Deaf Residential Schools in the US...

K.J. Boal kjoanne403 at HOTMAIL.COM
Fri Jan 12 19:09:49 UTC 2007

Hi James,

Thanks for your response ... please scroll down...

>From: "James Shepard-Kegl, Esq." <kegl at MAINE.RR.COM>
>Reply-To: sw-l at
>To: sw-l at
>Subject: Re: [sw-l] Deaf Residential Schools in the US...
>Date: Sun, 07 Jan 2007 23:11:05 -0500
>It's all about RESPECT.  Children should see from day one that their
>teachers respect sign language as a language, and showing respect for the
>written form is about that.

Which will be a more convincing argument once SW is more generally 
recognized as a valid writing system . . .  sorry, but right now there are 
too many "experts" and, honestly, too many Deaf who either don't know about 
SW or are against it.  I don't think I could argue yet that SW is "the 
written form" of sign language until it has been accepted and used by more 
of the Deaf community.

>You might as well ask whether parents should read to their babies when the
>infants are pre-lingual.  (It's all in the rhythm; comprehension comes

So, (playing devil's advocate here) what's wrong with reading 
English-language stories in sign language to Deaf children?  Why do you need 
SignWriting if the child isn't reading it him/herself?

>I do not advocate stressing literacy skills to a child who does not yet 
>first language skills, but I strongly advocate surrounding that child with
>the written form of the language that is ACCESSIBLE to him as a first

No argument here!!!  One of the first things I thought of was labeling 
objects in the classroom with their SignWritten names (chair, desk, etc.), 
just as you might label things with their English written names, as a first 
step toward SW literacy.  However, (again with the devil's advocate), why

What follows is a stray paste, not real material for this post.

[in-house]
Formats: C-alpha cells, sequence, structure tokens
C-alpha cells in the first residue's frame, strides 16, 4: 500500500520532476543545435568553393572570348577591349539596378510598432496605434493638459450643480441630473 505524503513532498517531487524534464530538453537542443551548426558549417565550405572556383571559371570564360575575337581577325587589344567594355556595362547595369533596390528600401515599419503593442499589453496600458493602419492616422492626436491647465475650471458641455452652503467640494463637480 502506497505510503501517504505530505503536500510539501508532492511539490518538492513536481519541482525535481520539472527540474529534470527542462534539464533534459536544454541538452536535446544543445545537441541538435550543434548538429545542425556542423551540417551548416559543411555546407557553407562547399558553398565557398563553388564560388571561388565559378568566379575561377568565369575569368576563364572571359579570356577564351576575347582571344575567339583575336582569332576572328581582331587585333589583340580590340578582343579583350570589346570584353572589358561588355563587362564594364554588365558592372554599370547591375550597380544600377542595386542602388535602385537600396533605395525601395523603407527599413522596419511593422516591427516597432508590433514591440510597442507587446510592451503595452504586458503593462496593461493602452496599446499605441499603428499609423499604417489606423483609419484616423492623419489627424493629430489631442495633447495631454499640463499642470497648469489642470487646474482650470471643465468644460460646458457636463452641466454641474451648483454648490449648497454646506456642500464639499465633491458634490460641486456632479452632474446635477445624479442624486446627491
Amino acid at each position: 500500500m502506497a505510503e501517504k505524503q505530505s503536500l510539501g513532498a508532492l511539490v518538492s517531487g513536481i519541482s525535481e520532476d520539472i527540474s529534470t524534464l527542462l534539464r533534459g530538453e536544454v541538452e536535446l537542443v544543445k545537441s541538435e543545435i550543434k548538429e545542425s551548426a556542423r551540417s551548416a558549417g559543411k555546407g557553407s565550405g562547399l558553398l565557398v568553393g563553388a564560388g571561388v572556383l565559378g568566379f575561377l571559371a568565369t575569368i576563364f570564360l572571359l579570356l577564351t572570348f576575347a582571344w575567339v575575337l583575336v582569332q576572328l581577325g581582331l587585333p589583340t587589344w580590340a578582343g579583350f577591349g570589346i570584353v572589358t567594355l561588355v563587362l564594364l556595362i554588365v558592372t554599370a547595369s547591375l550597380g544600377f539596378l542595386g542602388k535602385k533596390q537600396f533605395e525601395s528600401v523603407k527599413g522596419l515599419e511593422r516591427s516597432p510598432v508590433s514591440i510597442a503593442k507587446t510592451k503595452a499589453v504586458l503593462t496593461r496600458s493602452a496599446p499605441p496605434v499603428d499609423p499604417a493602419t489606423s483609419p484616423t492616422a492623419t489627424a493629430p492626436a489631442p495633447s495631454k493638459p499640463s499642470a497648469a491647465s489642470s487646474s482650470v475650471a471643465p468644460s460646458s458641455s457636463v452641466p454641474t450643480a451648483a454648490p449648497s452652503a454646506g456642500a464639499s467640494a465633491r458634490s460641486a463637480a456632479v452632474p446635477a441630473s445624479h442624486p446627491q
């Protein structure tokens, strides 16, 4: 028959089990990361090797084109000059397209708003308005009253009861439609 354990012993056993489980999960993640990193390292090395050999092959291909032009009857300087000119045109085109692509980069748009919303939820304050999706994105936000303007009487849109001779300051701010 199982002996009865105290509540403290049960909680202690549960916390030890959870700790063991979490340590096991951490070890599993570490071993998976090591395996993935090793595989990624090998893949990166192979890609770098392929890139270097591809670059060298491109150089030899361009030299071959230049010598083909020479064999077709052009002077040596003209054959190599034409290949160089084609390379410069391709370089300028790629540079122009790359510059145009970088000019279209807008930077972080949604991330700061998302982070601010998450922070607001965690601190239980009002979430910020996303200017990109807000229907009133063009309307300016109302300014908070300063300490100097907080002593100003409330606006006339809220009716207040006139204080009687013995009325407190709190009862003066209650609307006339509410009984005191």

use SW symbols which are only being used in a very limited way, instead of 
the English words which the students will need to learn anyway?  And 
wouldn't labels in both languages be a little redundant?

Incidentally, my answer to this is that SW is not so much needed for 
labeling skills... but labeling isn't language.  Linguistic research into 
second-language acquisition and second-language learners has shown that IF 
CHILDREN DO NOT LEARN a certain set of skills, such as report-writing, IN 
THEIR FIRST LANGUAGE, they will  not be able to learn them in their second 
if you learn how to write an essay in your first language, once you've 
learned a second language well enough, you will be able to write a similar 
essay in it.

The greatest difficulty for pre-lingually Deaf children is not acquiring 
language; as long as the language is accessible, they will acquire it 
normally.  The greatest difficulty is being educated IN A SECOND LANGUAGE.  
Interestingly, if you look at the statistics for how well English as a 
Second Language (ESL) students do in English-only school programs, and the 
statistics for Deaf students, you see that they are almost identical!  This